of Defense to partner with the Department of Veteran Affairs and re-design the Transition
Assistance Program. The Transition Assistance Program had been in force for over 20 years,
and was strictly a voluntary program that service members were encouraged to participate
in prior to separating from the service, but it was not mandatory. Currently, the Transition Assistance Program
is transitioning approximately 250,000 service members on an annual basis. It covers 206
military installations across the United States and across the world. The new re-design program
is from a discontinuous source of activities to a very cohesive mandatory training. Title ten was changed in 2012 in November,
to make Transition Assistance Mandatory. A service member must participate in the program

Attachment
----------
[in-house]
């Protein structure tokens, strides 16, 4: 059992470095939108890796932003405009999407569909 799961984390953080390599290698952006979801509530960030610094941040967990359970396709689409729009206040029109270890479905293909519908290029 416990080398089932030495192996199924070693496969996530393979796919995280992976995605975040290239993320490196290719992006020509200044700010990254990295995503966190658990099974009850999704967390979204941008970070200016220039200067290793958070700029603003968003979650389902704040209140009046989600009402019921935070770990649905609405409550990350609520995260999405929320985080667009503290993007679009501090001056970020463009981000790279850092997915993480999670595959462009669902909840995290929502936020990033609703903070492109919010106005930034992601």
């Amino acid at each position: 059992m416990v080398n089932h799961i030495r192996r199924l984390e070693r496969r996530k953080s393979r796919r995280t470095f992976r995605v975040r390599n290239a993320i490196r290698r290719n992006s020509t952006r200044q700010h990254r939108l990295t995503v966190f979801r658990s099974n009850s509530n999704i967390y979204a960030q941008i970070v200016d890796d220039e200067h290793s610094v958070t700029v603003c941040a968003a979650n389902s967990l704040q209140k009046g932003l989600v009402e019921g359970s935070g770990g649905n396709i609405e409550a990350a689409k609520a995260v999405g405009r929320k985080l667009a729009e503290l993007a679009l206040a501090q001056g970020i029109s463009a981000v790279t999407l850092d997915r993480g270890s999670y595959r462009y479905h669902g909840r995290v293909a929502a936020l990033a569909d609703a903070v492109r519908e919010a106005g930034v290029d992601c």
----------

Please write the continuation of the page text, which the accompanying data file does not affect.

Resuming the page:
unless he’s but identified exempt for certain portions, and we’ll talk about that later. We decided to rename the program Transition
GPS or Transitions, Goals, Plans, Success, because we’re trying to illustrate the image
or the pathway towards civilian life and civilian employment. It’s a modular curriculum that
we designed. The intent of the curriculum is that you would
do pieces of it as it would apply to your career progression in the military and then
toward your civilian. You’re not doing it all in the last 90 days or in the last 12
months of separation, but you would do it at timely points across your military life
cycle. It also helps the service member to develop
critical job skills and realization of their valued skills. Part of the realization is
we want the service member to realize not only do you know how to weld or be an aircraft
mechanic, but you also bring to the civilian environment some great leadership skills,